If you're struggling with post-Olympic blues, here's the answer: a night out opposite the Olympic Park to see an iconic new musical, set in Stratford. It is a melange of culture, an explosion of colour, and an epic story line set alight with extraordinary singing and dancing. It is Stratford meets Bollywood. It is quintessentially London. I went to the closing ceremony of the Paralympic Games just a few nights earlier, and Wah! Wah! Girls honestly equalled the stunning finale of London 2012 for spine-tingling vibrancy. If you couldn't be in the Olympic Stadium, do yourself a favour and get down to Theatre Royal Stratford before September 29th.

Written by acclaimed playwrite Tanika Gupta MBE (the first Asian woman to have her work premiered at the National Theatre), Wah! Wah! Girls is both a satire on, and a tribute to, Bollywood. Inspired by Tanika's own teenage journeys from London to India, where she watched the latest Bollywood films, Wah! Wah! Girls is a bold new British Bollywood experience. It follows the journey of Sita, a young girl from Leeds who tries to escape the honour code by running away from her abusive family. She seeks out a dance school in Stratfrord, and meets the woman who runs it, Soraya, an East Londoner brought up in an Indian village and sold as a girl by her alcoholic father.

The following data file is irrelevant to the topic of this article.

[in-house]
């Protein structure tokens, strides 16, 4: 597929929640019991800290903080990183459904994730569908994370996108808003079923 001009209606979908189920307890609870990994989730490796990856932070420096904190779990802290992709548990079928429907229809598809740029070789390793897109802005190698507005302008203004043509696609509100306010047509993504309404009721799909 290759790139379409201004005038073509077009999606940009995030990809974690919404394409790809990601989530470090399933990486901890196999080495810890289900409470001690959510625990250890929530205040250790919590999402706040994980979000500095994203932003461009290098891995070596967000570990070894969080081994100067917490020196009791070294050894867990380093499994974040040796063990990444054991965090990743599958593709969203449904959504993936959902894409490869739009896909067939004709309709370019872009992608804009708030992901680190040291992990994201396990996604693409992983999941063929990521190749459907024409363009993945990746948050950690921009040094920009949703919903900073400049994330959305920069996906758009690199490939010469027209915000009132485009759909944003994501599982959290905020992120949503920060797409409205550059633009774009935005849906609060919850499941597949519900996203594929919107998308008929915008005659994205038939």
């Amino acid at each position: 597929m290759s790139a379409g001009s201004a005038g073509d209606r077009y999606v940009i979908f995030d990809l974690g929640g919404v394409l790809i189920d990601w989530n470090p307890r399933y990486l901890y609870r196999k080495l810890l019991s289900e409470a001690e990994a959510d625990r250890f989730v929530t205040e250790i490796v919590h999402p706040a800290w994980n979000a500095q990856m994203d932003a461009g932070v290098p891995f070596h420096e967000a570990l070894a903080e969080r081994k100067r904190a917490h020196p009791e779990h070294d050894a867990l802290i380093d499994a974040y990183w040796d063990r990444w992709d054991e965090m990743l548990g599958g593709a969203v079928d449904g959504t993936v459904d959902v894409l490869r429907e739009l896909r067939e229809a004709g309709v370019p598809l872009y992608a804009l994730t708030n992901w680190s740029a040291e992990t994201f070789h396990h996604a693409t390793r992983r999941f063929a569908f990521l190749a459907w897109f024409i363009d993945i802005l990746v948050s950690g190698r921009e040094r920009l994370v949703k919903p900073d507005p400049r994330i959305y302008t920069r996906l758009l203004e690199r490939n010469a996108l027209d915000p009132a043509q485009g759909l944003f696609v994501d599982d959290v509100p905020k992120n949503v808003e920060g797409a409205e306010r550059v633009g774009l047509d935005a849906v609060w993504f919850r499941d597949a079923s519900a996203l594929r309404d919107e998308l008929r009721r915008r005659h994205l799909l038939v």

The title, Wah! Wah! Girls, refers to the 16th century courtesans of Mughul India who were known as Mujra dancers; trained in the fine arts of traditional Indian dance, and the timeless art of seduction, they often became lovers of wealthy aristocrats. Soraya has been trained in this tradition (after her father sells her), but is challenged by Sita who arrives at the dance school, and wants to meld Kathak dance with hip hop. The result is spectacular, an extraordinary hybrid of art and culture that has London stamped all over it. No wonder Wah! Wah! Girls was chosen to be part of the London 2012 Festival to partner the Olympics.

Born of a partnership between Sadler's Wells and Theatre Royal Stratford, as part of World Stages London, it exudes world-class talent. The choreography for a start is mind-boggling and awesome. The music is inspired and creates a new Anglo-Asian genre. The costume and sets on their own are worth going to see, truly magical creations by the ever-talented Keith Khan (artistic director for the Queen's Golden Jubilee). And the cast are jaw-droppingly talented: each of them amazing actors, singers and dancers. So do yourself a very big favour and buy a ticket now. Apart from anything else I hope we support our creative heroes the way we support our sporting heroes. And Wah! Wah! Girls won't disappoint: it is a gold medal performance.